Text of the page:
Our days are packed with a lot of “parent-y” duties like preparing bottles, changing diapers, kissing booboos and playing blocks, but we have a lot of other duties too. We’re foster parents, so the children are actually wards of the state which means they aren’t legally our children and we have to adhere to certain rules and fulfill specific responsibilities. For example, we can’t cut their hair, pierce their ears, or make changes to their appearance (other than clothes) without expressed permission.
Additionally we must make sure that any and all caretakers for the children (e.g. babysitters) have been CORIed (had a Criminal Offender Record Information check), so there will be no calling up local teenagers to hang out with the kids while we take in a movie or grab a bite to eat. Instead we’ll have a carefully thought out list of family and friends who we’ve asked to complete the necessary paperwork for the CORI check. Thankfully the daycare situation is a little easier since we can use any daycare we wish – as long as it is a legally licensed facility.
Another important responsibility we have is to meet with social workers – lots of social workers. Last week we started off our parade of professionals looking out for the kids with a visit from Sport’s social worker. She spent about an hour at our home chatting with us about Sport, what’s going on with his case, and available daycare options. We’ll follow up this visit with another one next month and each month after until he’s hopefully adopted, or removed and reunited with his biological family.
The next social worker on our list last week was the Supervisor for Sunshine’s worker (her actual worker was out of the office attending to other cases), who we briefly met with as we delivered the children for their weekly supervised visit with their biological parents. These visits take place at the DCF office and are supervised by a social worker, usually Sunshine’s worker. And for this particular visit we dropped the kids off at the office, before the biological parents arrived, and left. We later picked the children up after the visit ended and the biological parents had left. Currently these visits are scheduled weekly, but we’re hoping to get them changed to biweekly or at least have them relocated to a closer office (now they take place at an office about 45 minutes away without traffic). In the future we may also only be responsible for providing the children’s transportation in one direction for these visits. The social worker may provide it for the other leg of the trip.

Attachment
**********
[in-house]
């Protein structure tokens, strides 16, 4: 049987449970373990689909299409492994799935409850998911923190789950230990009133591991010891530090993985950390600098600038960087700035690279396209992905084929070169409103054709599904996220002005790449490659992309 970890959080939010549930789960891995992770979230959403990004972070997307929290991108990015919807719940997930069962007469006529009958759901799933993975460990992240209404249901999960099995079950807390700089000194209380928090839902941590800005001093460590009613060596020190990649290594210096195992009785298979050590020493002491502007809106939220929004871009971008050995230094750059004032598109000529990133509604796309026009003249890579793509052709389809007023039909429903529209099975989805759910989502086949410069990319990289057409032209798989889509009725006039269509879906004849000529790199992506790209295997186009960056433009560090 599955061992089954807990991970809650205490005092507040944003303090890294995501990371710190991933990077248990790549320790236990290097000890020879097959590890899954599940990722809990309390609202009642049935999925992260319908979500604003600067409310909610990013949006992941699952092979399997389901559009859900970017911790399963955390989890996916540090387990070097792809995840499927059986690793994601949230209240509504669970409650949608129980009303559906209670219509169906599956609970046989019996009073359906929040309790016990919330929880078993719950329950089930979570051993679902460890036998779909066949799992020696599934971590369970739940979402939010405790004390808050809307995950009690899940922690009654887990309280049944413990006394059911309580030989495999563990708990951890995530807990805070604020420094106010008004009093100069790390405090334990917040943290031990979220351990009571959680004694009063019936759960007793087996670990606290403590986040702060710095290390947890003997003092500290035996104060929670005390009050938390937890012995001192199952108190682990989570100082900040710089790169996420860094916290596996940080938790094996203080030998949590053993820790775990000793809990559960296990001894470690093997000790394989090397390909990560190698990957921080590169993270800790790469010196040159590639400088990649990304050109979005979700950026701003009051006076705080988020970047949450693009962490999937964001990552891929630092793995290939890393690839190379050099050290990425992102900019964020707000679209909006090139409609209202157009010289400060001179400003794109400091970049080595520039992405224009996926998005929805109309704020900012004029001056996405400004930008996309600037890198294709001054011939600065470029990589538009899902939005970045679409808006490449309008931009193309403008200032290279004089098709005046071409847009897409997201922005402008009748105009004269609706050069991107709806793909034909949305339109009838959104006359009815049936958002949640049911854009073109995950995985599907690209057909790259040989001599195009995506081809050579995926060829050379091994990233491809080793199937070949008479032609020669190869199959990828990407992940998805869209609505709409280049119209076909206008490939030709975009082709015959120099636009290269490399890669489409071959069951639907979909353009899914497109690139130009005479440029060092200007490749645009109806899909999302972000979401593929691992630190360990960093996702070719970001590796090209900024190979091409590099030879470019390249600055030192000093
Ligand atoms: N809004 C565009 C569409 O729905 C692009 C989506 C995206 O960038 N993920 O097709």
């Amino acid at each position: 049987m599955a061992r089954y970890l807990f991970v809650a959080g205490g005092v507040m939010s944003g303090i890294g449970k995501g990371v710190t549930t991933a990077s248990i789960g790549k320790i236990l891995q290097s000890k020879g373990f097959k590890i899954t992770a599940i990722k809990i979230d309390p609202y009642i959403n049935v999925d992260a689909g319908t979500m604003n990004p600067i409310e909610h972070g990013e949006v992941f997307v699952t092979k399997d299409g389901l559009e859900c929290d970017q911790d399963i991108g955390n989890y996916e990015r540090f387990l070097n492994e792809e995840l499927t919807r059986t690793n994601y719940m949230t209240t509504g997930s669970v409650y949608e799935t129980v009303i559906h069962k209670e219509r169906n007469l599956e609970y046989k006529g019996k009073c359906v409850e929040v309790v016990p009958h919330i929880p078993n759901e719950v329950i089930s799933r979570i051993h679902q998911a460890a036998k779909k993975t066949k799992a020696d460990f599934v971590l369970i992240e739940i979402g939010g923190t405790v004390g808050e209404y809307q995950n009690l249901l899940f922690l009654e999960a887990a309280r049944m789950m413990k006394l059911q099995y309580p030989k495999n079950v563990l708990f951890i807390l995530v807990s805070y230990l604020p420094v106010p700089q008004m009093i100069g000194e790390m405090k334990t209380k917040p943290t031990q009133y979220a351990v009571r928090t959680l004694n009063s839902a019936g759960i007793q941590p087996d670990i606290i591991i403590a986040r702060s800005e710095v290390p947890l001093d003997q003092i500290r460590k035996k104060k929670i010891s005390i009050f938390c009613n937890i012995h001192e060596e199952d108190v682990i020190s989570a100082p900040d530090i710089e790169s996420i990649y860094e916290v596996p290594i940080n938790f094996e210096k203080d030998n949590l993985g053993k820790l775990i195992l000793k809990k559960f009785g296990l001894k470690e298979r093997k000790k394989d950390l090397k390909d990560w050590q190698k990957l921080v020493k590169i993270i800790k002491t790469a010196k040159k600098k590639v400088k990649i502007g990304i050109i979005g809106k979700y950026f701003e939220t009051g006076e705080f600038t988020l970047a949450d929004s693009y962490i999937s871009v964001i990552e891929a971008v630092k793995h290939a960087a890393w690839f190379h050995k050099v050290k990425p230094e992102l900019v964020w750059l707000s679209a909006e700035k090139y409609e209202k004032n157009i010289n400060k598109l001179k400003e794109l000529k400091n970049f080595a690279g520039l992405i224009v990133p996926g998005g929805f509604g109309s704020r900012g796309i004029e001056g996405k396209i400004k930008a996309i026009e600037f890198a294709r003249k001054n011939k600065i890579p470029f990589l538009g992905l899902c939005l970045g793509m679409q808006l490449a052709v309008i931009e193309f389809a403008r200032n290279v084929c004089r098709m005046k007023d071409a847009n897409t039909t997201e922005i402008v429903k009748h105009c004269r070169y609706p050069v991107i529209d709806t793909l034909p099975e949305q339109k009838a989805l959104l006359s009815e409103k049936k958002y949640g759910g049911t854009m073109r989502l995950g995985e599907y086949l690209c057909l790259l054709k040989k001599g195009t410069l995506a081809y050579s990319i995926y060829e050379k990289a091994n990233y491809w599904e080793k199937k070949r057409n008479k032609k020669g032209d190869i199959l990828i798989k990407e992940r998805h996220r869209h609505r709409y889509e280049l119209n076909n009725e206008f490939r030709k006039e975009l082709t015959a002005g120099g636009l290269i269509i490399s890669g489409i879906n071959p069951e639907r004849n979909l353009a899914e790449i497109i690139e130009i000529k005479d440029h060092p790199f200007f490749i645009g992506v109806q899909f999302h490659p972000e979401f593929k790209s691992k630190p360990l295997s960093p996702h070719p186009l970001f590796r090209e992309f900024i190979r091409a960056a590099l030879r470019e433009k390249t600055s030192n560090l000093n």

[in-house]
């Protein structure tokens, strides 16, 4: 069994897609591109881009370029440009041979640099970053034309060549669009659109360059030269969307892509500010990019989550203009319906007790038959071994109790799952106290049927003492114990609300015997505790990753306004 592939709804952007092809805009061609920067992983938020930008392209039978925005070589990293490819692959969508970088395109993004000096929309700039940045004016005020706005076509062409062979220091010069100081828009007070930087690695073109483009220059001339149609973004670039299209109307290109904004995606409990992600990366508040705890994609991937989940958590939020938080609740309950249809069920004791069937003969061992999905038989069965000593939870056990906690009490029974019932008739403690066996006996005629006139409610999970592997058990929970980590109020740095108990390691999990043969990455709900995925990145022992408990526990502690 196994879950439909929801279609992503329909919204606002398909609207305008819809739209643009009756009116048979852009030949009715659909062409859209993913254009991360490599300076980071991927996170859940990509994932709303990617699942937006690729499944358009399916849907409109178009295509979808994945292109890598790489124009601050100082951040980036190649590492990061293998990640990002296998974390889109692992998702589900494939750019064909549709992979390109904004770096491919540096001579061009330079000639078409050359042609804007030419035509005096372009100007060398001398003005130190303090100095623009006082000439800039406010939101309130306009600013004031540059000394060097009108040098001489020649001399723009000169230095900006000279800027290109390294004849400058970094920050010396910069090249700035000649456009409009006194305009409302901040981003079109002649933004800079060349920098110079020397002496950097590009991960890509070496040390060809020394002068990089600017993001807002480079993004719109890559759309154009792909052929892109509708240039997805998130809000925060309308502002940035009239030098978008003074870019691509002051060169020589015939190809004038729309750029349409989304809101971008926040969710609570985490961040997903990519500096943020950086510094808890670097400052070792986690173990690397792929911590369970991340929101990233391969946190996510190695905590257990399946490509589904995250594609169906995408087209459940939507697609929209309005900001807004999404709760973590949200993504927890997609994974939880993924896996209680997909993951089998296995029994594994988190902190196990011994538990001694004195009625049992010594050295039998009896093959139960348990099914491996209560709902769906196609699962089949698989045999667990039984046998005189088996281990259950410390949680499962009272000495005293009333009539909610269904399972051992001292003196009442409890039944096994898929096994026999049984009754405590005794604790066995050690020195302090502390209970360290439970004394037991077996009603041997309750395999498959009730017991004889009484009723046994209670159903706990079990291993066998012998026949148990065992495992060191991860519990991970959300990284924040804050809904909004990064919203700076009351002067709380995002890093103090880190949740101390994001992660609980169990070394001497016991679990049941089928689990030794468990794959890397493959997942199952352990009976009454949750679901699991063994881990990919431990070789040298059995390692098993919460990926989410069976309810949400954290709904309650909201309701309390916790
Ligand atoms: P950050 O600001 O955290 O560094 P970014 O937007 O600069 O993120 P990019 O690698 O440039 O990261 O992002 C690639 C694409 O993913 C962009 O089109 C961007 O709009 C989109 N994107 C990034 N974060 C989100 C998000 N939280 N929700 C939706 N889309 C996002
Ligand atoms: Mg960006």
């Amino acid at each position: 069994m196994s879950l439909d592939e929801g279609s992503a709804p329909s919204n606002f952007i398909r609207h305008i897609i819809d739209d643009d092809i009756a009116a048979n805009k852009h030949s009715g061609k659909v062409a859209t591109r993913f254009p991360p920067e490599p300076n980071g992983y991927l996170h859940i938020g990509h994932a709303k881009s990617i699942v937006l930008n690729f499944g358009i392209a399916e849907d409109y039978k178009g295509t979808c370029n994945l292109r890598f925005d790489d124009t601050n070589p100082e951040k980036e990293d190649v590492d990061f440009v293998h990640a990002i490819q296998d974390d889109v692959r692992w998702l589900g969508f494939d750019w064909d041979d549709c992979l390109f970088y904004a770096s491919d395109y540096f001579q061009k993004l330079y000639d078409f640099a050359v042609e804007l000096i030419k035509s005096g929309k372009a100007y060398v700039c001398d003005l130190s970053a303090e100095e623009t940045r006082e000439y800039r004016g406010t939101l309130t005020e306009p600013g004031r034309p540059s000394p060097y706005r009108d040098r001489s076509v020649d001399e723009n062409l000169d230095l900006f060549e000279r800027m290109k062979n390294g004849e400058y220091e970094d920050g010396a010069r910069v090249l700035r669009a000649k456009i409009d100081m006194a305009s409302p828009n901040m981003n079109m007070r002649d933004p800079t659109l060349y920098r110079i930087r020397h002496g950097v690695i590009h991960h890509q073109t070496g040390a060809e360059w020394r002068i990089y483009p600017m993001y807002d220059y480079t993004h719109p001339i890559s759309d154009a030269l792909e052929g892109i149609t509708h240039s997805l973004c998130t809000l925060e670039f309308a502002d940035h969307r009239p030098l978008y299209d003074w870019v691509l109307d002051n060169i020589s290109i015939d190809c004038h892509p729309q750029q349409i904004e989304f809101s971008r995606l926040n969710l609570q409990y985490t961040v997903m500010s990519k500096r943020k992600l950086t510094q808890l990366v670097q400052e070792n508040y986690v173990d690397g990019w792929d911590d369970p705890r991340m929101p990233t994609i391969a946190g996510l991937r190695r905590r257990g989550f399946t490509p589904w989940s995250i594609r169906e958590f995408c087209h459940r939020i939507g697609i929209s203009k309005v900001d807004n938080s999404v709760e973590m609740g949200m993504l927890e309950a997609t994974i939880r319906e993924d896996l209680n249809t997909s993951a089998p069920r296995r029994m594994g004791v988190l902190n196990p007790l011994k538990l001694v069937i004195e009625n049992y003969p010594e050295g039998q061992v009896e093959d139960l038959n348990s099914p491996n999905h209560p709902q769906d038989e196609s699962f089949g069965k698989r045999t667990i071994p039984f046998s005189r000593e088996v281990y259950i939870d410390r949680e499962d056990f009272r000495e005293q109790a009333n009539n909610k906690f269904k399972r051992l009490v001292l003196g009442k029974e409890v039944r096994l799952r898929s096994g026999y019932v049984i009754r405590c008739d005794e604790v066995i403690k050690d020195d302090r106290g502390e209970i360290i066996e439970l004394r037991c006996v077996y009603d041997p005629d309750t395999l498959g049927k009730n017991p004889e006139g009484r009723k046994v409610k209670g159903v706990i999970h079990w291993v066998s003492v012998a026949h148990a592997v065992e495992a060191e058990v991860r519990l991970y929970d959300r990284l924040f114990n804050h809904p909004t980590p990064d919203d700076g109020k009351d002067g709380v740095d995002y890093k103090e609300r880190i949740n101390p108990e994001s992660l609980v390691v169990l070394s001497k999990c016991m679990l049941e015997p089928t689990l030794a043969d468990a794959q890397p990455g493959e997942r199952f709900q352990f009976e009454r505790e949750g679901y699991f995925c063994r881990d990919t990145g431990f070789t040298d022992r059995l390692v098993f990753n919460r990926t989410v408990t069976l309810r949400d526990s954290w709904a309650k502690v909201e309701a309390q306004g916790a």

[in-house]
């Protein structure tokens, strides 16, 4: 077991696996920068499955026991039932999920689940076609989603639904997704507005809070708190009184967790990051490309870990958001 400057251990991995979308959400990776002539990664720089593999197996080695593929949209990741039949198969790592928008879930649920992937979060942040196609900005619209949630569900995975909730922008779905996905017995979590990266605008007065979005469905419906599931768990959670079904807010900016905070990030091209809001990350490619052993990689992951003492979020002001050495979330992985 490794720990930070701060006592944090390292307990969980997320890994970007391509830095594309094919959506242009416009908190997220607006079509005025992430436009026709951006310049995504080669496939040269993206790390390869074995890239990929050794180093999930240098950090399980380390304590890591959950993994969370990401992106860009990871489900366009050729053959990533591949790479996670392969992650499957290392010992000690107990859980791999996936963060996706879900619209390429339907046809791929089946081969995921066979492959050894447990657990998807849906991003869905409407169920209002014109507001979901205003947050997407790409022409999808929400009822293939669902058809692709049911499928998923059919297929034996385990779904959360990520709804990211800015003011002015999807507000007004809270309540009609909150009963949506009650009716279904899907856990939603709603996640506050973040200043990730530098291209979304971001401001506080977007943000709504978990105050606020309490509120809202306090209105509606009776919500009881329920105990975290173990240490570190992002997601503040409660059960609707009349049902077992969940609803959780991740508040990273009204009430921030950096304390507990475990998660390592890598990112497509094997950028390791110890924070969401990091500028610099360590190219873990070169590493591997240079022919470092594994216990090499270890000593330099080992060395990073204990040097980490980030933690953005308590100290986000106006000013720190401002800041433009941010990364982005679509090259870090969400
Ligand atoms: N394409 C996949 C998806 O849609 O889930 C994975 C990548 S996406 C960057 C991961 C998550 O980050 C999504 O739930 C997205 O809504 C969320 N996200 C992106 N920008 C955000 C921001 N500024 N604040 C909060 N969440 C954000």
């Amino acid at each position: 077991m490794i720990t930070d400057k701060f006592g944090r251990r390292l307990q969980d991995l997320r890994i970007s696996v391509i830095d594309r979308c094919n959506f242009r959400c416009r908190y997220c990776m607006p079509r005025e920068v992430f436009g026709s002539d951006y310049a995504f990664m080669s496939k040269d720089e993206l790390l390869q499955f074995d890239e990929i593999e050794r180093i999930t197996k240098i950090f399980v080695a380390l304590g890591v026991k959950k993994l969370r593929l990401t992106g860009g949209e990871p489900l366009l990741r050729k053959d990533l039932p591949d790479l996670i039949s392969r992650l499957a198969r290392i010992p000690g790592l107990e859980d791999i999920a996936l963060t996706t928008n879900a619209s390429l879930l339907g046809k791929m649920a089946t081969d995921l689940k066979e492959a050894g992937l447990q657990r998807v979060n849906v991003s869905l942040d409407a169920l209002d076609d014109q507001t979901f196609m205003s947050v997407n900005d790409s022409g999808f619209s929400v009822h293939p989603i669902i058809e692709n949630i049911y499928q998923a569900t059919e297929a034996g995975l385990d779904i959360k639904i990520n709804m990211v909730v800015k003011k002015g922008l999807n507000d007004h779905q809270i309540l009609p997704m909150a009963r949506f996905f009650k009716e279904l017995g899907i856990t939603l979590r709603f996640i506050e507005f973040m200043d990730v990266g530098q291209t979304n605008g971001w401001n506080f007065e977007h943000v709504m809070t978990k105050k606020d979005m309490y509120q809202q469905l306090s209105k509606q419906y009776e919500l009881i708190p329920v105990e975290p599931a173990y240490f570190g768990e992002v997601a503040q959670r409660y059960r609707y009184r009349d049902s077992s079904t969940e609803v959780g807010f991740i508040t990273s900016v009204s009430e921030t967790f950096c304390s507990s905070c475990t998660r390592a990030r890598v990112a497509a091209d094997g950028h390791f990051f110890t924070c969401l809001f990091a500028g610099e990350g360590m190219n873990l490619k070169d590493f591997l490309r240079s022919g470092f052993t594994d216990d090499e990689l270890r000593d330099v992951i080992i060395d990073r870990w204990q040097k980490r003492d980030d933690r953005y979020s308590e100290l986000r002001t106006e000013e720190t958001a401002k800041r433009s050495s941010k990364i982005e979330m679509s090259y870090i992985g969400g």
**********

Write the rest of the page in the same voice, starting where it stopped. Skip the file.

Next up was yet another visit to DCF, this time for a review of Sunshine’s case and it included a small army of DCF employees, each fulfilling a specialized role in the case. Since Sunshine’s goal is not yet adoption she has a different worker from her brother and she has these review meetings, which are intended to go over how she’s doing in foster care and to check in on the progress her biological parents are making. Meg attended the meeting as a representative of our foster family while Marcy stayed with the children. The meeting provided us with a bit more information about Sunshine, and Meg got to finally meet Sunshine’s worker in person for the first time. Meg also met Sunshine’s biological mother. This was a little odd – meeting the mother of the children you hope to adopt, while discussing the efforts she’s making to get her child back.
While Sunshine’s review was a lot to take in, we still weren’t done with social workers for the week! We still had to meet with our worker; she’s required to meet with us within five business days after our placement. She stopped by the house on Friday, met the children for the first time, and chatted about how we’re doing with the transition and the resources available to us as pre-adoptive foster parents. And just like Sport’s and Sunshine’s workers, we’ll be seeing her again in a month and every month to come in the near future.
Needless to say, week one of parenting was busy and week two is just as packed. Sunshine’s worker will be stopping by the house for a meeting and then taking the children for their weekly visit with their biological parents. We’ll then make the trek out to the DCF office and pick the children up following their visit.
This week is also filled with phone calls to Early Intervention providers, daycare meetings, coordinating paperwork, doctor’s appointments, and trying to get more information about WIC (Women, Infants and Children – a government food and nutrition service), which the children are eligible for as foster children.
So basically we have a lot of appointments and rules to follow as foster parents but we’re happy to do it. We want Sport and Sunshine to be happy, healthy and together and this is something we can provide as foster parents and, if we’re lucky enough, as adoptive parents.
Now the burning question people have is when will we be able to adopt them and put all of these appointments and rules behind us? The simple answer is we don’t know; we don’t know if it will even ever happen. They will stay with us until we adopt them, unless they are returned to their birth family – which looks unlikely at this time. We certainly hope to adopt them and be their permanent home, but we understand that there are processes in place for a reason. We also understand that it will be helpful for them to maintain a connection to their birth family even if/when they are adopted. So – we are not rooting for the birth family to “fail.” If they stay with us, the birth family will experience a loss; if they are returned, we will. In the end, if the kids have a safe and happy home, then things have worked out as they should. We are going to treat them as if they are ours forever – because they deserve it.
Now after all of this boring and serious talk, here are some photos (we know that’s what you really wanted!):